Why is the Nazi holocaust more important than the Slave Trade and the Death of 10 million Africans in the Belgian Congo?
If you Google ‘books on genocide in Belgian Congo’ you come up with just one book. Adam Hochschild’s King Leopold’s Ghost: A Story of Greed, Terror and Heroism in Colonial Africa. If you type in ‘Nazi holocaust’ then you have an endless selection.
There are literally thousands of books, from every conceivable angle, on aspects of the Holocaust. Most are worthless but nonetheless no respectable library is without a shelf (at least).
How is it that the Jewish Holocaust (because there are few books on the other victims – the Disabled, Gypsies, Russian POWs, Political Prisoners, Jehova Witnesses) has received such attention yet the genocide of Black Africans has not?
In these days of Black Lives Matter there is one, obvious, answer. White lives matter more. Yet this is not the whole answer, indeed it is not even half an answer. The Irish Famine is also not top of the book lists. Admittedly the British killed ‘only’ one million but the accepted figure of Jewish dead in the Holocaust is 6 million. The estimated number of dead in the Belgian Congo is 10 million. The estimated death from the Slave Trade is about 14 million.
Of course the industrial extermination of the Jews of Europe was, by any stretch of the imagination, horrific. But was death by gas or shooting worse than castration, chopping off of limbs, burning and skinning alive. It took minutes to expire from bullets or cyanide gas, whereas the tortures of the Belgian colonial sadists are unimaginable.
One thing is for certain. It isn’t about the special place of Jews before the anti-Semites get their heartbeats racing. Indeed for a long time after the Holocaust there were very few books about the Holocaust written, albeit they were the best. Raul Hilberg’s The Destruction of European Jewry, Gerald Reitlinger’s The Final Solution and Gerald Fleming’s Hitler and the Final Solution. Today there are more good histories such as Richard Evan’s trilogy on the Third Reich and Christopher Browning’s The Origins of the Final Solution.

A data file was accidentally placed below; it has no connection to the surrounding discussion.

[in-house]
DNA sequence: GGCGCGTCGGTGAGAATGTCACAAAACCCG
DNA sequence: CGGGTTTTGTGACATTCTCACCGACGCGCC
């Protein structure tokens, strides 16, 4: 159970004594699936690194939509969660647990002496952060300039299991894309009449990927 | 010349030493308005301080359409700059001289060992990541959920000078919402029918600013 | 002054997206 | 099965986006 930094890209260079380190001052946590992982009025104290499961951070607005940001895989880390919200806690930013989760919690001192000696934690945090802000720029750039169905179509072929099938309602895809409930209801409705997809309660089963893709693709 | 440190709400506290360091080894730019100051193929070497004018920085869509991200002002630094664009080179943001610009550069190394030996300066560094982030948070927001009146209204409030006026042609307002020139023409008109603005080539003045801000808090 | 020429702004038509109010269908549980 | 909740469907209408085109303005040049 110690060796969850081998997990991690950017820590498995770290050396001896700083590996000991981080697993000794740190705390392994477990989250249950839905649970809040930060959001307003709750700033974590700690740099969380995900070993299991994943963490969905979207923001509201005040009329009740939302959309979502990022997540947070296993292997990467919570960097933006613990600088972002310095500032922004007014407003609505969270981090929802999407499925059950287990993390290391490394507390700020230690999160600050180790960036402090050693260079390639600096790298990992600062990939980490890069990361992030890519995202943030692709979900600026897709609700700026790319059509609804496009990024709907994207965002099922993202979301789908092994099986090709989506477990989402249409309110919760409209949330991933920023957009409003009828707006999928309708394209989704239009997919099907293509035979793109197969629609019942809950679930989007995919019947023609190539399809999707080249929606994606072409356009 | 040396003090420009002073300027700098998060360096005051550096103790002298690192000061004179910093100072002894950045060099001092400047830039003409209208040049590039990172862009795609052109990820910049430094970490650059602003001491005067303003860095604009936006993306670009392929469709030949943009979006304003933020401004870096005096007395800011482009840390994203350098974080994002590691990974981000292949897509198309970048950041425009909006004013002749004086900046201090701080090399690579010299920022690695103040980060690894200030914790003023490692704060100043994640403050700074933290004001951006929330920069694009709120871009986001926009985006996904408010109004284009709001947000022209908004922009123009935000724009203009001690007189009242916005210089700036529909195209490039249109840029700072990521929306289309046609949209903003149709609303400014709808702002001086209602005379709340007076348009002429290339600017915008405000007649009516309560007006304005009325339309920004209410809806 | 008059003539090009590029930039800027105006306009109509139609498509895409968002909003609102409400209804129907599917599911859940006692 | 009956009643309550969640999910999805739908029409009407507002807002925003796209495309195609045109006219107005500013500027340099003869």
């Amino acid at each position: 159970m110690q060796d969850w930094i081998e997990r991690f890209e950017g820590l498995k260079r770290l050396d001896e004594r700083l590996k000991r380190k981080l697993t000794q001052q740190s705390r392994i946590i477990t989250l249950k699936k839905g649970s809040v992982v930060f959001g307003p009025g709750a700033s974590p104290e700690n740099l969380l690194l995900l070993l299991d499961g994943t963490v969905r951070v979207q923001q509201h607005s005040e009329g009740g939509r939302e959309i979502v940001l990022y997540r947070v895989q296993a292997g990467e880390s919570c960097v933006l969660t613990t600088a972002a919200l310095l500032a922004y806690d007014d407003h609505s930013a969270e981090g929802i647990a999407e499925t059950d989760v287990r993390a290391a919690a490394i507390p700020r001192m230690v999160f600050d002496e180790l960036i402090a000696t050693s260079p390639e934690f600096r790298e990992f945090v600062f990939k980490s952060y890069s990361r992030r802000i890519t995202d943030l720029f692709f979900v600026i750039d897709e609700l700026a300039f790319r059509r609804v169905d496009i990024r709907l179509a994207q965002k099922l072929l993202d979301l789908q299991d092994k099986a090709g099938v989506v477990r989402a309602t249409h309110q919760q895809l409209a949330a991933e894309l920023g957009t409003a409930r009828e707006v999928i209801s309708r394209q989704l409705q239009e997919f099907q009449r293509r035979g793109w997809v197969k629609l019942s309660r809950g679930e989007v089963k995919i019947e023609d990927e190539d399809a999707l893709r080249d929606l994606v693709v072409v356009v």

In post-war America the Holocaust was played down to the point of non-existence. During the McCarthy era emphasising the Holocaust was likely to incur accusations of being a Communist. At the funeral for the executed Rosenbergs the Song of the Warsaw Ghetto was sung.
Nor was the Israeli state any different. In the late 1940s and early 1950s the Holocaust was barely mentioned in Israel. In a 220 page Israeli history textbook published in 1948, just one page was devoted to the Holocaust compared to 10 pages on the Napoleonic wars. [Idith Zertal, Israel’s Holocaust and the Politics of Nationhood, p. 94]
Why the change and when did it start to come about? Both Peter Novick [the Holocaust in American Life] and Norman Finkelstein [the Holocaust Industry] agree that the change began after Israel’s victory in the 6 Day War in 1967. By defeating Egypt’s President Nasser and slaying the dragon of Arab nationalism, Israel had proved its utility to US imperialism. It represented a dagger at the heart of the Arab East.
In Israel itself attitudes began to change with the show trial of Adolf Eichmann in 1961. Eichmann was, of course, guilty of all that he was accused of and deserved to hang but that wasn’t the point of the trial. It wasn’t to reveal information so much as to begin the process of using the Holocaust as a source of Israel’s legitimation. Israel claimed the Holocaust as its inheritance, as well as a source of financial reparations.
Previously Holocaust victims had been seen as a source of shame in Israel. Unlike the brave Israelis, who slaughtered Arabs without mercy, yea even the suckling on a mother’s breast, the Jews who went to the gas chambers were seen as cowards.